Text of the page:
TITLE: The Call
AUTHOR: Peadar Ó Guilín
PUBLISHER: David Fickling Books
RELEASE DATE: August 30, 2016
GENRE: Young Adult, Fantasy, Dystopia
PAGE COUNT: 312
Despite its chilling premise – fusing ancient Irish mythology with the contemporary dystopian genre – this debut horror story by young adult author Peadar Ó Guilín fell flat. Clichés, shallow characters, and its predictable plot made me cringe from cover to cover.
Until her 10th birthday, Nessa was sheltered from the horrific fate of Irish teenagers – at some point during her teen years, she will be “Called” from her world to be hunted and mutilated by the Sídhe, a fairy race banished to the Grey Lands by an ancient treaty. Despite her crippled legs, Nessa is a strong competitor at her survival school. However, even in her own world, danger lurks in the form of her distracting love interest Anto and the jealous brute Conor.
On her tenth birthday Nessa overhears an argument in her parents’ bedroom. She knows nothing about the Three Minutes yet. How could she? The whole of society is working to keep its children innocent. She plays with dolls. She believes the lies about her brother, and when her parents tuck her into bed at night – her grinning dad, her fussy mam – they show her only love. But now, with ten candles on a cake in the kitchen behind her, that’s all supposed to change – page 1
The idea behind this book hooked me, but by only the second page I knew the badly written characters would get on my nerves. Although I was tempted to put it down, I decided to persevere because the premise was so unique. My overall verdict is that the execution of the strong idea was extremely underwhelming.
Firstly, let’s chat about heroine Nessa. Taking obvious inspiration from Katniss Everdeen, Nessa wears an icy façade and is determined to survive against all odds. Disabled and forced to work harder than any other student, she is the clichéd underdog. Unlike Katniss however, she has zero emotional depth. The one attempt to make her relatable – her soft spot for poetry and her classmate Anto – is totally forced. Nessa’s connection with best friend Megan is far more believable, but made me question this unconvincing double standard – if she won’t be with Anto because she’s scared of losing him to the Call, why would she be so vulnerable and intimate with Megan?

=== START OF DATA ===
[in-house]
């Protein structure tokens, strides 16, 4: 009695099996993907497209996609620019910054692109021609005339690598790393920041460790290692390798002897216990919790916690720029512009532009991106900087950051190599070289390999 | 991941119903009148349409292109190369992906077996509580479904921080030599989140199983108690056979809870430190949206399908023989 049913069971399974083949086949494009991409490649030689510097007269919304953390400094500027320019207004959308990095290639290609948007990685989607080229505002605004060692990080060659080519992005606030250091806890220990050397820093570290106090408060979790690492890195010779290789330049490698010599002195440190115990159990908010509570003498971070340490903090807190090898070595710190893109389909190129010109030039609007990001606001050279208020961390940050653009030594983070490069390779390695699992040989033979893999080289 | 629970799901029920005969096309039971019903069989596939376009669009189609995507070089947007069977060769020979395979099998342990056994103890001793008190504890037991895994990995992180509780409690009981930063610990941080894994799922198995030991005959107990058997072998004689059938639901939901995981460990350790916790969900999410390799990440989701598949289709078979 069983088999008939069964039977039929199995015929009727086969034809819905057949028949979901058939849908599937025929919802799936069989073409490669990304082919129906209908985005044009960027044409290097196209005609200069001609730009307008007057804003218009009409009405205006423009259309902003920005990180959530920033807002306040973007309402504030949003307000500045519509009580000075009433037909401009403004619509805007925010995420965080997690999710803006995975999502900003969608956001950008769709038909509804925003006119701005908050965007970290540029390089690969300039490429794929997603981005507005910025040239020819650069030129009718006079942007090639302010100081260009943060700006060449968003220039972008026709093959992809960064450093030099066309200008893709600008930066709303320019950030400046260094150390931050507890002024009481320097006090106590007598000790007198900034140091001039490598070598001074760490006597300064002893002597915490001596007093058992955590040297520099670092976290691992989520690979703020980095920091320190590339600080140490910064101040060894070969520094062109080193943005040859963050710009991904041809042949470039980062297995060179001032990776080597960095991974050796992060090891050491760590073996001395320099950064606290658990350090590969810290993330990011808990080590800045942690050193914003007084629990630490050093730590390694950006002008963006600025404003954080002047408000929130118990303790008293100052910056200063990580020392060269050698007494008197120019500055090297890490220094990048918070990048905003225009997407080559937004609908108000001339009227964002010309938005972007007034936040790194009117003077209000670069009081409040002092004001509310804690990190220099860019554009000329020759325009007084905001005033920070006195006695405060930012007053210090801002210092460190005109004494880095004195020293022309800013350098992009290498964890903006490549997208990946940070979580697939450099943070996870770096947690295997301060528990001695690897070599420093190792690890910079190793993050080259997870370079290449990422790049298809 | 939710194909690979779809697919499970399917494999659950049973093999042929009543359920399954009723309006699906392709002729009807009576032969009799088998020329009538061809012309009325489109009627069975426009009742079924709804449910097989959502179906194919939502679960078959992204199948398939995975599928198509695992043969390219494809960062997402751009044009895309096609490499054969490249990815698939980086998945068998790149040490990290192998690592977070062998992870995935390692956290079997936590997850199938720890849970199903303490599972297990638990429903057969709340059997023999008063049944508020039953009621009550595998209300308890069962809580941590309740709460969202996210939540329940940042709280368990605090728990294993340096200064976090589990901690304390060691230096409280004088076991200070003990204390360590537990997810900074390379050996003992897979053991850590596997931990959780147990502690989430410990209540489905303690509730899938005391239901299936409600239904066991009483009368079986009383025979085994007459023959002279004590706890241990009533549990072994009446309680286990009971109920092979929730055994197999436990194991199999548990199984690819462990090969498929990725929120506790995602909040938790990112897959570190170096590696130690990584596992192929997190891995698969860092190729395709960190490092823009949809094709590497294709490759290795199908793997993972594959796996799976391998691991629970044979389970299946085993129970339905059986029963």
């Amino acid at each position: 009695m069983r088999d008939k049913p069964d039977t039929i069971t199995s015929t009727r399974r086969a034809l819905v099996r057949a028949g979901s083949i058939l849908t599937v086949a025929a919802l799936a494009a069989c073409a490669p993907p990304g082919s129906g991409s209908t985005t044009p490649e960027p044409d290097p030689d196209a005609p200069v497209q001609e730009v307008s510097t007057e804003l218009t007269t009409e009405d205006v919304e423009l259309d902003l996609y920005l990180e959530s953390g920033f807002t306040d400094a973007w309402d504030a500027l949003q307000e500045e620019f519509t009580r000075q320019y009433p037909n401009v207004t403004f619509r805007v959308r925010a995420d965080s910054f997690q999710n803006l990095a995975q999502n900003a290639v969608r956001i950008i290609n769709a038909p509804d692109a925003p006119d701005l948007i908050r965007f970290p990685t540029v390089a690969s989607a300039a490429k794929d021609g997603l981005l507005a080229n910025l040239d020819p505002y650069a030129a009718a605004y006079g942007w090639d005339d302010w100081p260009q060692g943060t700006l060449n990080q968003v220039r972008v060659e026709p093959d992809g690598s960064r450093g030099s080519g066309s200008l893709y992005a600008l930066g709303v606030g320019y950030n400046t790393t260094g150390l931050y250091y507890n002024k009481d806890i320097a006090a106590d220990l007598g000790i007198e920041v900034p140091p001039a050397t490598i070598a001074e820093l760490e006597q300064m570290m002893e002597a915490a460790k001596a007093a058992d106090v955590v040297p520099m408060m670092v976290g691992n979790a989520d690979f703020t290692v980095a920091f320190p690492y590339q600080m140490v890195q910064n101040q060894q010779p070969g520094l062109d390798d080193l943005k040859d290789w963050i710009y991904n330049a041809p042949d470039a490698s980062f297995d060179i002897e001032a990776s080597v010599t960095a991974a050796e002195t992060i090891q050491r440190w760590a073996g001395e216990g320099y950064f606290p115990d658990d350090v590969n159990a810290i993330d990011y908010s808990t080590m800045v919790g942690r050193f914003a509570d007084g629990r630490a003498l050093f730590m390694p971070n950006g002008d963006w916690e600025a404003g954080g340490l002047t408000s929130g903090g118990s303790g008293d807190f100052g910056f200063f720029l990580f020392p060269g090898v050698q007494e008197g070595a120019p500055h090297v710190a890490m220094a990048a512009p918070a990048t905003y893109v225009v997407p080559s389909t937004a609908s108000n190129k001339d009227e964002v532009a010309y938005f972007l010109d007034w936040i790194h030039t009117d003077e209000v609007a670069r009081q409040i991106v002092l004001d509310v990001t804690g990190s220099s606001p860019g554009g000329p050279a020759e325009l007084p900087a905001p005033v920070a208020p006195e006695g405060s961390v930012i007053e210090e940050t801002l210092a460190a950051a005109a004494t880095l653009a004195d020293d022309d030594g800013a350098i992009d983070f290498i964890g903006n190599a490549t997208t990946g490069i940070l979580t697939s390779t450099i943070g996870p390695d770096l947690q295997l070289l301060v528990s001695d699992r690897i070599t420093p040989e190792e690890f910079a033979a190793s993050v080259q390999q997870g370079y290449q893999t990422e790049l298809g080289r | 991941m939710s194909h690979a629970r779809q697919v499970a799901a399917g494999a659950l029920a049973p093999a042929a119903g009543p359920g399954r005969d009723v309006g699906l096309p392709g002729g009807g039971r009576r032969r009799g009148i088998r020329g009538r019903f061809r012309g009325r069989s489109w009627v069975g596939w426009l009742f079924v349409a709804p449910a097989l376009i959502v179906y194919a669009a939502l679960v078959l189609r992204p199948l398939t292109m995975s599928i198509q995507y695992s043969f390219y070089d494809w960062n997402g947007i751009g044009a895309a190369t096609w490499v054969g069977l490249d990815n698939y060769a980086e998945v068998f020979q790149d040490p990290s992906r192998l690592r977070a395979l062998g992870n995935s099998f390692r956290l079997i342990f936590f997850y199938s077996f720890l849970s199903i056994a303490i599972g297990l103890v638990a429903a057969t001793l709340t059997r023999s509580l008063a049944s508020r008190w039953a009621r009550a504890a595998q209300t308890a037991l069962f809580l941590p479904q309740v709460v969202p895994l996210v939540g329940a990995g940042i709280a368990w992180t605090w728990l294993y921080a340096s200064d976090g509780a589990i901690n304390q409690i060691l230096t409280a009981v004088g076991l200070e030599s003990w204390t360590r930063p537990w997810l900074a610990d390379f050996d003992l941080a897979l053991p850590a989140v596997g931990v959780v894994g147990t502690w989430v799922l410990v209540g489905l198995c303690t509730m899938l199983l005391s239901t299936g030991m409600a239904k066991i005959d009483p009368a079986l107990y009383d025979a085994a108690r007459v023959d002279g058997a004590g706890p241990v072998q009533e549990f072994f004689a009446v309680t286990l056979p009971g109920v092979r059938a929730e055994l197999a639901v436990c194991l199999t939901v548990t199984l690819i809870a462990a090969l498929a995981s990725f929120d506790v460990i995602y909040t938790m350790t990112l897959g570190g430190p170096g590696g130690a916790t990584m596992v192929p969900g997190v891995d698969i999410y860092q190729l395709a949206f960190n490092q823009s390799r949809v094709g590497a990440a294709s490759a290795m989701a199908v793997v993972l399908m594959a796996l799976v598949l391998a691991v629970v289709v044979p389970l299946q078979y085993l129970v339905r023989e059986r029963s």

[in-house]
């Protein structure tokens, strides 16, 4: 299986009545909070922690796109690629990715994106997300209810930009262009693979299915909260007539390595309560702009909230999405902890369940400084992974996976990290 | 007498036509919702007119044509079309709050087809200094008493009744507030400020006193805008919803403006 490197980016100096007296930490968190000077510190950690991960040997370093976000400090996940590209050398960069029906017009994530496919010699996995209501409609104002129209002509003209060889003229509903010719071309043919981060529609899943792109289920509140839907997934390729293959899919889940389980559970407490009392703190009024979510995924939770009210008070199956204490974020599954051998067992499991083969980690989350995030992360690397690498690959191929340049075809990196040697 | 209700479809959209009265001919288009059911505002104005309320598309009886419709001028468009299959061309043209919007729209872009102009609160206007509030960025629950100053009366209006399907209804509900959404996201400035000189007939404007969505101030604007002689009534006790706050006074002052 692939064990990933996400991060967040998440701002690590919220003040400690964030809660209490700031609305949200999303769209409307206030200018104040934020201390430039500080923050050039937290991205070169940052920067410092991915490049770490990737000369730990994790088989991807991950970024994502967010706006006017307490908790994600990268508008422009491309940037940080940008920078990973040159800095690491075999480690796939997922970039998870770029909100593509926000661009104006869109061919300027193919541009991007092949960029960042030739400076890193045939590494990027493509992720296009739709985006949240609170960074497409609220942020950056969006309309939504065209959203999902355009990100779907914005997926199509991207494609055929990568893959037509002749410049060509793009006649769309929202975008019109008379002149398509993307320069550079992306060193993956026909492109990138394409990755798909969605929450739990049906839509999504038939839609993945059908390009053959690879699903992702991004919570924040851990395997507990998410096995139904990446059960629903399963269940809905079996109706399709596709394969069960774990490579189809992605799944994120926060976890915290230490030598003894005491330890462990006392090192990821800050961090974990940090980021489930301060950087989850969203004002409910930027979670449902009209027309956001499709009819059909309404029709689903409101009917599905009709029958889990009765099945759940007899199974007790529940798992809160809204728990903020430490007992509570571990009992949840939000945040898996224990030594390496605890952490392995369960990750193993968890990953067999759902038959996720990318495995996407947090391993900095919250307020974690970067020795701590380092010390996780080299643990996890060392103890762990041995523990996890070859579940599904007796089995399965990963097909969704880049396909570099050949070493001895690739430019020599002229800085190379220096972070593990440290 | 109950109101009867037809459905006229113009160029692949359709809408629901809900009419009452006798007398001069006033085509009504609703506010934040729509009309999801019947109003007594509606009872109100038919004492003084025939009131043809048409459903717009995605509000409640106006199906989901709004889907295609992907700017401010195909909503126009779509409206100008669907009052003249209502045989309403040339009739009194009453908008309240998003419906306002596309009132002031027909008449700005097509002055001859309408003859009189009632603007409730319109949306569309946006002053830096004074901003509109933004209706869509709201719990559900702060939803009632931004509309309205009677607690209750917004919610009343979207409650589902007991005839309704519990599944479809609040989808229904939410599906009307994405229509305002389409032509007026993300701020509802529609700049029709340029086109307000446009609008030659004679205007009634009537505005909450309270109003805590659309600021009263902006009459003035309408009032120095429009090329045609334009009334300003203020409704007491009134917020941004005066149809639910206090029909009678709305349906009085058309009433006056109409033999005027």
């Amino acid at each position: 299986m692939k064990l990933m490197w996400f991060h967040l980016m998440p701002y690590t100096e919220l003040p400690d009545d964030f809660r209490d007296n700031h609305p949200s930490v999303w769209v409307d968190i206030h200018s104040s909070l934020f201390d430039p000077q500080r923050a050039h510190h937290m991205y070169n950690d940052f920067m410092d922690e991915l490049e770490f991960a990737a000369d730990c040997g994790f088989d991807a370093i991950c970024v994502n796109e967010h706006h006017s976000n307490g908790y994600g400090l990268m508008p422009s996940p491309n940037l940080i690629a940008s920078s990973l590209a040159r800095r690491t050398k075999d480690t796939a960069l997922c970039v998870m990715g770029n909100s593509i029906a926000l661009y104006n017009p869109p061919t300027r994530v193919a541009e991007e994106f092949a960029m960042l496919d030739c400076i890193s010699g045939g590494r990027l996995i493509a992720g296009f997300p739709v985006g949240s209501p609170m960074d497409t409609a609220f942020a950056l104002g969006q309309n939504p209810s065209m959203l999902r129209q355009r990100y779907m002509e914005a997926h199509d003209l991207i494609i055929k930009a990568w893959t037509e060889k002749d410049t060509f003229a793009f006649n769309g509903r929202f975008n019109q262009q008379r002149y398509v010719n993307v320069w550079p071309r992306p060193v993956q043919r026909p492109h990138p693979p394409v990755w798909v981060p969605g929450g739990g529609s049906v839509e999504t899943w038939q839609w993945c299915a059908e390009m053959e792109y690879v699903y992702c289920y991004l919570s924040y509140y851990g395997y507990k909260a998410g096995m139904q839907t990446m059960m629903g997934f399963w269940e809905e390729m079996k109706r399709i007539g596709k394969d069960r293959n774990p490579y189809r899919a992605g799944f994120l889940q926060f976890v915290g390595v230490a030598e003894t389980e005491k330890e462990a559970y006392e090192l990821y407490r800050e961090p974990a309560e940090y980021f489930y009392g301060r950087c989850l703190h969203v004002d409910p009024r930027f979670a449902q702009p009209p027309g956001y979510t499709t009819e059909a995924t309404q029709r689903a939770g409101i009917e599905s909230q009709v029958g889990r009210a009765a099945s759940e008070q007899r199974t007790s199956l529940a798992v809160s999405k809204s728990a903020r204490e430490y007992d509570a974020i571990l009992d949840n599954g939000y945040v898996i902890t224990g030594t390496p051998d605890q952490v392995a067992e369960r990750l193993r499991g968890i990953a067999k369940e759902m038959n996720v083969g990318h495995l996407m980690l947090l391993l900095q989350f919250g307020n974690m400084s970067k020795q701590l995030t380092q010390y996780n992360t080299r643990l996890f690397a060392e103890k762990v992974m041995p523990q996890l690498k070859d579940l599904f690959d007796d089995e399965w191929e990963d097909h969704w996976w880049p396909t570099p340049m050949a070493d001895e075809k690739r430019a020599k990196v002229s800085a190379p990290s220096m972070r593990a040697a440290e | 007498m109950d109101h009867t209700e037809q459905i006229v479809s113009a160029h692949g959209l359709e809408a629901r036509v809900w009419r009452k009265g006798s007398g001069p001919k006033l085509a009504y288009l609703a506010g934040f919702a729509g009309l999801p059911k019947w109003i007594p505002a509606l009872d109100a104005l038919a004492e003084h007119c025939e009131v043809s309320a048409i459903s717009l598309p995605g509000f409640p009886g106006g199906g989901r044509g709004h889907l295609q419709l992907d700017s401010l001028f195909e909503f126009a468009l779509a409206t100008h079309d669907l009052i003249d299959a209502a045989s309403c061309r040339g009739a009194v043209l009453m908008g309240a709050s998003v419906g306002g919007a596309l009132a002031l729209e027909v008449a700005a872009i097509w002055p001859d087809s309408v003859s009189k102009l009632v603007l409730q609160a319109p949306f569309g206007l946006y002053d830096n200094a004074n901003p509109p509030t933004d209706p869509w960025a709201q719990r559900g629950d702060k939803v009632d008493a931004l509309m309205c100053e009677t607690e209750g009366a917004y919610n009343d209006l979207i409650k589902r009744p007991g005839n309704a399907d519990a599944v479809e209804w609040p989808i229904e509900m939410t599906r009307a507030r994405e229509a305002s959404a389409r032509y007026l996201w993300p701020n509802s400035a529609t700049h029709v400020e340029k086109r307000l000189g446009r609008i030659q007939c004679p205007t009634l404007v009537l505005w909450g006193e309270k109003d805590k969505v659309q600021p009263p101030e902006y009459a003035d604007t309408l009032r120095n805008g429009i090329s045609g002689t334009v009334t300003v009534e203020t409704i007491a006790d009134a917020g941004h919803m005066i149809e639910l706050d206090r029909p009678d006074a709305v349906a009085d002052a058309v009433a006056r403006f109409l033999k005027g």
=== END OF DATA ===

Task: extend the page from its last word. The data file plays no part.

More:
Overall, the characters feel underdeveloped. Background characters are predictably flat, but I was underwhelmed by how little heart the main characters have. They all read like caricatures, and none stood out to me as empathetic. Even Nessa’s bestie, Megan, is a potty-mouth brat who refers to her friends as “whores” and “sluts”. Maybe what I’m struggling with is Peadar Ó Guilín’s representation of female characters. To generalise, they’re all backstabbing, butt-kissing bitches.
Point of View
The Call largely follows Nessa’s point of view, but sometimes switches to other characters, especially when they are Called. I questioned this decision. We see the Grey Lands and experience the Call several times from the perspective of minor characters before Nessa’s own Call. While these sections are action-packed, I wasn’t invested in any of these background characters’ survival.
The narration style in all sections of the book feels contrived. Constant repetition of unimportant details – if I have to listen to how much the headmistress’s double chin makes her look like a turkey one more time… – destroys the flow of the story. Overall, the narration sounds like an adult attempting to write for children, having forgotten how seriously young people take themselves.
The world of the Grey Lands is certainly horrific as advertised, but not enough to terrify young adult readers. I wanted to be thrilled and creeped out but felt like the horror aspect was “babied down” a bit. Also, there was so much wasted opportunity to go to town describing the Grey Lands in all its gut-churning glory. Sentences like the one below are a total cop out.
They encounter a dozen sights more horrifying than anything they could have imagined – page 122
Also, the everyday world of Ireland and its society were unconvincing. For a nation that obsesses over survival, I didn’t buy that the children would be kept innocent until such a late age, only to be sent to boarding school under the rule of such jaded and broken down teachers.
In conclusion, I can’t possibly recommend The Call for any reason other than its imaginative take on the dystopian genre. Every character and event strikes me as clichéd and forced.